Woy Woy

The Woy Woy aboriginal rock engraving site is famous for this line of nine ‘dancing rabbits‘ but they are probably more likely to be hares. Some people have suggested that they represent dancing people wearing headdress. There is another single ‘rabbit‘ at the Bulgandry site, about 2 kilometres away. On the left side of this panel is a male figure and the lower section shows a large fish. This image covers an area of approximately 6 meters by 4 meters.

Woy Woy - an engraving of a line of dancing rabbits

Rabbits
Natural colour – 364 frames

Woy Woy - an engraving of a male figure

Male Figure
Natural colour – 1 frame

This panel shows the layout of a number of fish, a shield, a decorated eel and a small wallaby. This image covers an area of approximately 5 meters by 4 meters.

Woy Woy - an engraving of some fish and eel

Fish And Eel
Natural Colour – 302 frames

This set shows a very nice eel and shield.

Woy Woy - an engraving of an eel and a shield

Eel And Shield

Woy Woy - an engraving of a fish

Fish

Woy Woy - an engraving of a fish

Fish

Woy Woy - an engraving of a wallaby

Wallaby

Woy Woy - an engraving of a figure

Figure

Woy Woy - an engraving of a shape

Shape

Woy Woy - an engraving of a mundoe

Mundoe

This engraving shows a very large female kangaroo.

Woy Woy - an engraving of a large kangaroo

Kangaroo
Natural colour – 323 frames

Woy Woy - an engraving of a figure with a fish

Figure With Fish
Natural colour – 187 frames

This wonderful pair of wallabies is probably found less often. This is a false colour image.

Woy Woy - an engraving of two wallabies

Two Wallabies

A bit further along the track on a less visited rock platform is this excellent collection of six decorated shields and a boomerang arranged along a precipice overlooking Woy Woy Bay.

Woy Woy - an engraving of six shields and a boomerang

Shields & Boomerang
Natural Color – 178 frames

Near the arrangement of shields are these two figures that possibly represent seals or sea lions. This is a false colour image.

Woy Woy - an engraving of two seals

Seals

Woy Woy - the view over Woy Woy Bay

Woy Woy Bay
Natural Color – 18 frames

3 thoughts on “Woy Woy

  1. Geoff

    Hi,

    great photography.

    However, looking through your site it seems to me that you make too many interpretative comments that may or may not be correct eg;

    1. At the EOC site you refer to the two large bird figures as emus. Are they? They have very short necks for emus and Aboriginal people knew what they were making. Might they not be brush turkeys for instance?
    2. You refer to circles as moons. Are they? Might they not be suns? Bora rings?
    3. You look at the size of a figure and make the unjustified conclusion that it may be a child, a young man or an adult. The size of the figure may mean something else.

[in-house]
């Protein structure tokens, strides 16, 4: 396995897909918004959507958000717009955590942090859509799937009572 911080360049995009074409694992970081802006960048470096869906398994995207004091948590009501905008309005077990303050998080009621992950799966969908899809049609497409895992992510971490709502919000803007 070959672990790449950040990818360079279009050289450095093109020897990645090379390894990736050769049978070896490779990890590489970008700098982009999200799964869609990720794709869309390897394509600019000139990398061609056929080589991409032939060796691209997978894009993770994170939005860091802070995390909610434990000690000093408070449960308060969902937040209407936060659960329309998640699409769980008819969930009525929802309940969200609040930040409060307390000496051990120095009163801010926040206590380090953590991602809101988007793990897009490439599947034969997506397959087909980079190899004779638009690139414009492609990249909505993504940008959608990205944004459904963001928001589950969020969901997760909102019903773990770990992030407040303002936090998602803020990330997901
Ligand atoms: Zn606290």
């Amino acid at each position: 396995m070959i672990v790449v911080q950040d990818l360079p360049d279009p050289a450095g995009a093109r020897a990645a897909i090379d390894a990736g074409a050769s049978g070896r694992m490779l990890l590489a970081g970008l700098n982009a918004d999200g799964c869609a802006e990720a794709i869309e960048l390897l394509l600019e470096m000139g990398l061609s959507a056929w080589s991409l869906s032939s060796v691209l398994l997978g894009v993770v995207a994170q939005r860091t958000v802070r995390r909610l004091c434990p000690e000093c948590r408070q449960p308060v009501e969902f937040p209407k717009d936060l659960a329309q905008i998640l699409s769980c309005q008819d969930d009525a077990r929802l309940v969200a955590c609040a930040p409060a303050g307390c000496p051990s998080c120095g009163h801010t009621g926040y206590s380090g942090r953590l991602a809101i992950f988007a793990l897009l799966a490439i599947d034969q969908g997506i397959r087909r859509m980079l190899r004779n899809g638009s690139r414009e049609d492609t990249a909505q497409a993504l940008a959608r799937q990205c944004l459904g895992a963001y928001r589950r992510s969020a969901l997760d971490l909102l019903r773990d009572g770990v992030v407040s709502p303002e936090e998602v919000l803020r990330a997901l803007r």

The reason I bring this up is that many people may visit your site and take away from it your interpretations as fact and eventually their true meaning becomes so mired in unjustified interpretations and speculation that their significance and real meaning is confused.

    By all means refer to figures as they are: bird, male, female, circular etc as they are accurate descriptions.

    Sincerely,

    Geoff.

    Reply
    1. Sydney Rock Art Post author

      G’day Geoff
      Thankyou for you comments. The language that we use on this site is not intended to be conclusive but merely to give the reader a sense of scale (child size, adult, etc) or design (emus, moons, etc). We appreciate that there may be different interpretations of these engravings and we try as much as possible to not presuppose what the creators of these engravings were intending. We shall review the text on this site and attempt to describe these images more accurately as you suggest.

      Reply
      1. Geoff

        Thanks for getting back to me so promptly.

        Engravings often have many layers of meaning but incorrect or guessed interpretations are best avoided because of the confusion they create. A perfect example of this is when people scratch a stone in the groove of an engraving so that they may photograph it. They are often at best guessing parts of the petroglyph.

        I have seen a number of engravings that have been so disfigured by this practice that the original shape has changed. This distresses Aboriginal people greatly. That this confusion can occur so easily with a physical object like an engraving, leads you to realise that with a story it could happen so much more easily.

        Thanks for your reply and especially for the statement of intent to review your descriptions.

        Geoff.

        Reply

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